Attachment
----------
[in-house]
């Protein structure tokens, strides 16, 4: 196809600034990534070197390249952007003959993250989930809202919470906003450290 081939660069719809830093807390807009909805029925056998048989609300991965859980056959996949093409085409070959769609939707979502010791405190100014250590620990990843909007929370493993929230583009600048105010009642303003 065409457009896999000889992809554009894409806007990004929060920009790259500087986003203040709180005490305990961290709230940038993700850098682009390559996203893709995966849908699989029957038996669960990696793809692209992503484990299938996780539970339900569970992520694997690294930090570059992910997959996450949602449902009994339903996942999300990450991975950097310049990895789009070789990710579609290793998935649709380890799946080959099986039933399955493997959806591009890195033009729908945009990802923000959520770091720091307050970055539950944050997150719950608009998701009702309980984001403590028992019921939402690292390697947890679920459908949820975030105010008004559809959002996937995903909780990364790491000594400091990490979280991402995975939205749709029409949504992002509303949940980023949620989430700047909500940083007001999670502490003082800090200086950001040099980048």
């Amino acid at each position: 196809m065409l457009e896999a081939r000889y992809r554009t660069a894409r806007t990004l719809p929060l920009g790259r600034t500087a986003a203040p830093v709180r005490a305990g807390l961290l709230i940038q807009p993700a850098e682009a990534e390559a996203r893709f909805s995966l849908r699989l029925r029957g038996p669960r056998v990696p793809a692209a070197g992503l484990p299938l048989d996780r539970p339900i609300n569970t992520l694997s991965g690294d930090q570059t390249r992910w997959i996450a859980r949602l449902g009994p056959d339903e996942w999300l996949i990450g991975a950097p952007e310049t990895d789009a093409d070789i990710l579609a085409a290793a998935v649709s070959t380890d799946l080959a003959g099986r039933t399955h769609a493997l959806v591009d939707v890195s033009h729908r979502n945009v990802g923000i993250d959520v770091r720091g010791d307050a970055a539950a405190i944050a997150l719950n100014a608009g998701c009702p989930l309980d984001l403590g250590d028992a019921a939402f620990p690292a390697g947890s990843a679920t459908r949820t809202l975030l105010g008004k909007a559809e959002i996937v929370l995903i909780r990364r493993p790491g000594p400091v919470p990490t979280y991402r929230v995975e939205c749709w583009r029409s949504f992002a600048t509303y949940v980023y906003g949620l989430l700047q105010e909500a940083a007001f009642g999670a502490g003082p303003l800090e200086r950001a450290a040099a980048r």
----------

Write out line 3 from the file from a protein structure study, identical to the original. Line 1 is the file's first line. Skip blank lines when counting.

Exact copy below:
């Amino acid at each position: 196809m065409l457009e896999a081939r000889y992809r554009t660069a894409r806007t990004l719809p929060l920009g790259r600034t500087a986003a203040p830093v709180r005490a305990g807390l961290l709230i940038q807009p993700a850098e682009a990534e390559a996203r893709f909805s995966l849908r699989l029925r029957g038996p669960r056998v990696p793809a692209a070197g992503l484990p299938l048989d996780r539970p339900i609300n569970t992520l694997s991965g690294d930090q570059t390249r992910w997959i996450a859980r949602l449902g009994p056959d339903e996942w999300l996949i990450g991975a950097p952007e310049t990895d789009a093409d070789i990710l579609a085409a290793a998935v649709s070959t380890d799946l080959a003959g099986r039933t399955h769609a493997l959806v591009d939707v890195s033009h729908r979502n945009v990802g923000i993250d959520v770091r720091g010791d307050a970055a539950a405190i944050a997150l719950n100014a608009g998701c009702p989930l309980d984001l403590g250590d028992a019921a939402f620990p690292a390697g947890s990843a679920t459908r949820t809202l975030l105010g008004k909007a559809e959002i996937v929370l995903i909780r990364r493993p790491g000594p400091v919470p990490t979280y991402r929230v995975e939205c749709w583009r029409s949504f992002a600048t509303y949940v980023y906003g949620l989430l700047q105010e909500a940083a007001f009642g999670a502490g003082p303003l800090e200086r950001a450290a040099a980048r």